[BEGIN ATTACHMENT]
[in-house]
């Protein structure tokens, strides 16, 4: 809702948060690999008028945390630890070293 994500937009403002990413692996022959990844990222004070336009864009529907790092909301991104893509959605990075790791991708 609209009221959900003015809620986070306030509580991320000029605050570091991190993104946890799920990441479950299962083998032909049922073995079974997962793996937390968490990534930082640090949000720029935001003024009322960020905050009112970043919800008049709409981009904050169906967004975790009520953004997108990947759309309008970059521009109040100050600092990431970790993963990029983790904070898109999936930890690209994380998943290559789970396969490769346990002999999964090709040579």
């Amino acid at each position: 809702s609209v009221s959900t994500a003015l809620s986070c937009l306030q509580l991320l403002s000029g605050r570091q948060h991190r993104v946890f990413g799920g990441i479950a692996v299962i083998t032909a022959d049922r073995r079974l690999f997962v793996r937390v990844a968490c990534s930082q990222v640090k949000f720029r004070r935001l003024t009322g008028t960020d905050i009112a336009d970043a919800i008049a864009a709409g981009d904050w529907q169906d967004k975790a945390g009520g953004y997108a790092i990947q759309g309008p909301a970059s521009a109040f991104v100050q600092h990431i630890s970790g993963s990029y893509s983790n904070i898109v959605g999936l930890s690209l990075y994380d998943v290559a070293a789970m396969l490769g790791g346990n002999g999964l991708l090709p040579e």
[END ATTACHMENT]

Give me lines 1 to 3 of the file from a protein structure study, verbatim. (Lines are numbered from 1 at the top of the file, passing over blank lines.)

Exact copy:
[in-house]
């Protein structure tokens, strides 16, 4: 809702948060690999008028945390630890070293 994500937009403002990413692996022959990844990222004070336009864009529907790092909301991104893509959605990075790791991708 609209009221959900003015809620986070306030509580991320000029605050570091991190993104946890799920990441479950299962083998032909049922073995079974997962793996937390968490990534930082640090949000720029935001003024009322960020905050009112970043919800008049709409981009904050169906967004975790009520953004997108990947759309309008970059521009109040100050600092990431970790993963990029983790904070898109999936930890690209994380998943290559789970396969490769346990002999999964090709040579």
């Amino acid at each position: 809702s609209v009221s959900t994500a003015l809620s986070c937009l306030q509580l991320l403002s000029g605050r570091q948060h991190r993104v946890f990413g799920g990441i479950a692996v299962i083998t032909a022959d049922r073995r079974l690999f997962v793996r937390v990844a968490c990534s930082q990222v640090k949000f720029r004070r935001l003024t009322g008028t960020d905050i009112a336009d970043a919800i008049a864009a709409g981009d904050w529907q169906d967004k975790a945390g009520g953004y997108a790092i990947q759309g309008p909301a970059s521009a109040f991104v100050q600092h990431i630890s970790g993963s990029y893509s983790n904070i898109v959605g999936l930890s690209l990075y994380d998943v290559a070293a789970m396969l490769g790791g346990n002999g999964l991708l090709p040579e």